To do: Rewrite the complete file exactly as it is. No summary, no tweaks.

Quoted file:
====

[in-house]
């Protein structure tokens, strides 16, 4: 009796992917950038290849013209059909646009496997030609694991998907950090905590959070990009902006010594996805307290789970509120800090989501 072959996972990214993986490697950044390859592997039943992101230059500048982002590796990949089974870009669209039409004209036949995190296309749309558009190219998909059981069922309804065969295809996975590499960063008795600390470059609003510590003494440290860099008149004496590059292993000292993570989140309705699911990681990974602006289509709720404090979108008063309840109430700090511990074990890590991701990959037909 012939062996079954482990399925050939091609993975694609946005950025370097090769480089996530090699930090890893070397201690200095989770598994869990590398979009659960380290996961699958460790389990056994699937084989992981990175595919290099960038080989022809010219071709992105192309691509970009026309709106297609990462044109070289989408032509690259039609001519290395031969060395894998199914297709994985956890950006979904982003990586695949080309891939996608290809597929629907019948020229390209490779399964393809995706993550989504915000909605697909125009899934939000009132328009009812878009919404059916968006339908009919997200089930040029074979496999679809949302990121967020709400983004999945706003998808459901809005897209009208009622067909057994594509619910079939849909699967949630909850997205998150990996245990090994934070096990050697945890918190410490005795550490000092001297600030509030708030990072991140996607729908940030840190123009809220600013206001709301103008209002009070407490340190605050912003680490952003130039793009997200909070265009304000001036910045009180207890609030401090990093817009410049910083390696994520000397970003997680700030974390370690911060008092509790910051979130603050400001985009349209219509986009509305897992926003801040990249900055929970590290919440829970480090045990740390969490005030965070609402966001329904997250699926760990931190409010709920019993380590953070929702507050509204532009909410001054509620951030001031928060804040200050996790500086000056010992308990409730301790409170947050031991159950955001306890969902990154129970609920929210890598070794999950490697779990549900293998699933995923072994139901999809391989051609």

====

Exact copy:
[in-house]
């Protein structure tokens, strides 16, 4: 009796992917950038290849013209059909646009496997030609694991998907950090905590959070990009902006010594996805307290789970509120800090989501 072959996972990214993986490697950044390859592997039943992101230059500048982002590796990949089974870009669209039409004209036949995190296309749309558009190219998909059981069922309804065969295809996975590499960063008795600390470059609003510590003494440290860099008149004496590059292993000292993570989140309705699911990681990974602006289509709720404090979108008063309840109430700090511990074990890590991701990959037909 012939062996079954482990399925050939091609993975694609946005950025370097090769480089996530090699930090890893070397201690200095989770598994869990590398979009659960380290996961699958460790389990056994699937084989992981990175595919290099960038080989022809010219071709992105192309691509970009026309709106297609990462044109070289989408032509690259039609001519290395031969060395894998199914297709994985956890950006979904982003990586695949080309891939996608290809597929629907019948020229390209490779399964393809995706993550989504915000909605697909125009899934939000009132328009009812878009919404059916968006339908009919997200089930040029074979496999679809949302990121967020709400983004999945706003998808459901809005897209009208009622067909057994594509619910079939849909699967949630909850997205998150990996245990090994934070096990050697945890918190410490005795550490000092001297600030509030708030990072991140996607729908940030840190123009809220600013206001709301103008209002009070407490340190605050912003680490952003130039793009997200909070265009304000001036910045009180207890609030401090990093817009410049910083390696994520000397970003997680700030974390370690911060008092509790910051979130603050400001985009349209219509986009509305897992926003801040990249900055929970590290919440829970480090045990740390969490005030965070609402966001329904997250699926760990931190409010709920019993380590953070929702507050509204532009909410001054509620951030001031928060804040200050996790500086000056010992308990409730301790409170947050031991159950955001306890969902990154129970609920929210890598070794999950490697779990549900293998699933995923072994139901999809391989051609």